After the cucumber slices came the much awaited sandwiches. C1 deplored Sandeep to spread more ketchup on his share. C2 and C3 did not request any such thing. I imagined that C2 just did not care. He was more interested in the sandwich. And C3 was too shy to ask. As soon as the sandwiches were presented to the famished lot they wasted no time in the Lords Prayer. C2 started on it like a man on a mission. Sides first; out of the way; one dig at the centre and a pause to blow air into the hot part; biting around the potato in the middle; till he was sure it had cooled enough; and then…the potato is no more! C3 moved back with his sandwich and sought the help of his ayya in tackling it. And as for C1, all the ketchup in Bombay wouldn’t have been enough for him. He licked around it, he licked on it, he licked even when the kechup was no more. He made me wonder if he really wanted any sandwich at all. And here I was, his age and size just barely yesterday, but just about 3 times his age and size today, and refusing Sandeep his offer of ‘Sauce?’ everytime he asked it before giving me my low calory nutritional input I call lunch these days.

As I fiddled with my wallet searching for change to pay for my sandwich I began running the afternoon schedule through my mind- a customer to visit, a dealer to call up an electrician to fix up for the ceiling fan back home. Looking at C1 taking a last respectful lick at the sandwich before devouring it, I began wondering what must be going through his mind. What schedule would he be running on? Lunch followed by a cricket session followed by snacks and TV; and then maybe a laborious hour in front of books wondering when all the education could end?! Hah…if he only knew what was coming!

And as I walked back to the cheerless confines of my cubicle thinking how much I wanted to rush through to my twenties, I understood why God made kids so innocent; because if they were half as smart they’d just refuse to grow up.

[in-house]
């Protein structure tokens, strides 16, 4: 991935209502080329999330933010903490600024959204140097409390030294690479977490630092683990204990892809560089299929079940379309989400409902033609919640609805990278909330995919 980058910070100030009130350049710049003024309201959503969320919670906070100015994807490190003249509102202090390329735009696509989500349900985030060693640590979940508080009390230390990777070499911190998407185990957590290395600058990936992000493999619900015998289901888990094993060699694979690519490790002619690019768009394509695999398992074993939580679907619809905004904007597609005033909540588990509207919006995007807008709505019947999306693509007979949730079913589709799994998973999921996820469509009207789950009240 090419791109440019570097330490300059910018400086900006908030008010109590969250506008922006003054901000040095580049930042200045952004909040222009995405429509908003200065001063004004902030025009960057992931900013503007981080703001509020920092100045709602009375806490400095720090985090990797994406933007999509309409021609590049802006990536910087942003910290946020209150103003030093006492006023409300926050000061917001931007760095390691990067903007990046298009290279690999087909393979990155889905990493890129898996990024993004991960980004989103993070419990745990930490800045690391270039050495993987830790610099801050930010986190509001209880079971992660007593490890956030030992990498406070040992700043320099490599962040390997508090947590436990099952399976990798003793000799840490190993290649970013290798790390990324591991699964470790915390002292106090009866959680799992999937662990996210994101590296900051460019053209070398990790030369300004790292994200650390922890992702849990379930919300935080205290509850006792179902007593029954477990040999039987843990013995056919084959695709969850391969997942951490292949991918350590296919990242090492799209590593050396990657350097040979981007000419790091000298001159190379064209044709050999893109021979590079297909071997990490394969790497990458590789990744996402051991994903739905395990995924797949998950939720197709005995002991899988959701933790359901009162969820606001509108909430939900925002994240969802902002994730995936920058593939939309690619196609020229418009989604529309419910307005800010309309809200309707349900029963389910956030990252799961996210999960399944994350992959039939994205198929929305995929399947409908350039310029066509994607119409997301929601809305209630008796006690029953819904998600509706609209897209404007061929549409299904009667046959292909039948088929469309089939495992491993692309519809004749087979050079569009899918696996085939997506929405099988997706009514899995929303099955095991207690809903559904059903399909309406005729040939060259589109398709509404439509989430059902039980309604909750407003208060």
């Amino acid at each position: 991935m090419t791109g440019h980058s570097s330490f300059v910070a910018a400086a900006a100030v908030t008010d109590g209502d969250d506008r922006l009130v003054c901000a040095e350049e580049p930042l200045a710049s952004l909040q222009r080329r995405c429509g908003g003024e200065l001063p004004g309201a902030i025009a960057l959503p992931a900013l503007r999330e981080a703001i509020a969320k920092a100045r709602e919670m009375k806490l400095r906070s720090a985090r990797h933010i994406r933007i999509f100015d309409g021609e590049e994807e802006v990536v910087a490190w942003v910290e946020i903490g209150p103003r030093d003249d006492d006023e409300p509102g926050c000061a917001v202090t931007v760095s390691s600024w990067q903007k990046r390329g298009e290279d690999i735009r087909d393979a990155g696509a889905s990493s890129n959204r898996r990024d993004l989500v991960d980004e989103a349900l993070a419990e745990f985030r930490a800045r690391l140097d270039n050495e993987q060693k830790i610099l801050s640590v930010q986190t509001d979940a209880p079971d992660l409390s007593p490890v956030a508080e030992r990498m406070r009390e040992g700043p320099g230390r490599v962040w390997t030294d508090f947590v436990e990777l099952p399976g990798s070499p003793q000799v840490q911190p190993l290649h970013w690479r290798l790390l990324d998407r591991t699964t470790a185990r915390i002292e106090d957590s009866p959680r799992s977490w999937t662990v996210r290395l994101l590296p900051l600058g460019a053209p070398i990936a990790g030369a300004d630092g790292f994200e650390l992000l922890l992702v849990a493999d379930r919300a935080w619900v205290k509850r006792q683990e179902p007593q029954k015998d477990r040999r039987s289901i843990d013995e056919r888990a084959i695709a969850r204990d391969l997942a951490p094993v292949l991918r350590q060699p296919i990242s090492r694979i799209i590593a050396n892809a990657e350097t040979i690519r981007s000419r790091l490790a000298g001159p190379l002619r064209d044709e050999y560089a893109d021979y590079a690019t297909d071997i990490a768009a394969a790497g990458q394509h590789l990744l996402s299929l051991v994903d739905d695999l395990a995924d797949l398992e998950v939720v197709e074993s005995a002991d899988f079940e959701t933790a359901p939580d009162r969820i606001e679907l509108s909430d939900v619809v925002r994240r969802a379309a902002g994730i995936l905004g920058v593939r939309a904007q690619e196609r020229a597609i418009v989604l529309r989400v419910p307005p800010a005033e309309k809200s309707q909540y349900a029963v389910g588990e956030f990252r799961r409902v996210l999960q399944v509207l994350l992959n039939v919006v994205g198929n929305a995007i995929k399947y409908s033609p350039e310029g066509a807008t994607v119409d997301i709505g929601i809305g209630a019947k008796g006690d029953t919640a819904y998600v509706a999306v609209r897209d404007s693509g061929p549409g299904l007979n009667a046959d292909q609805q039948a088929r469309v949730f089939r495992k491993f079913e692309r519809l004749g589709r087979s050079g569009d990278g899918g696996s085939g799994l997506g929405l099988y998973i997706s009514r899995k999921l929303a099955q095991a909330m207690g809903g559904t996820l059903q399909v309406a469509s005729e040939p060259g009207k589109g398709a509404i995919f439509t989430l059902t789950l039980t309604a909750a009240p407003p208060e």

Tuesday, April 25, 2006

Dummy’s Guide to the epic tale

Dummy’s Guide to the epic tale

Here's what I'm talking about

Flashback to the summer of ’99. Creative mind from class XI Section B, rotting in the chemistry lab pippeting some obnoxious fluid into a test tube while a long time crush is graduating from the neighboring girls school after ISC examinations. But help is around the corner- look-alike girl to the crush springs up outside the school gate. Creative Mind is in love again. Pent up creative juices yearn for release- Creative Mind begins to write his first love letter. Assumes a pseudonym- ABI he calls himself. Ropes in everything he has learnt thus far from the Darwinian theory of evolution, to electromagnetism to halogeneting ions to C++, to write a series of letters. The services of Indian Postal Service not utilized; instead a boy from class IV assigned the important task of shoving the letters through the open window of the school bus of the subject. The letters keep coming; the objective has changed. Every letter read out to the class before posting. Creative mind has fallen prey to public adulation.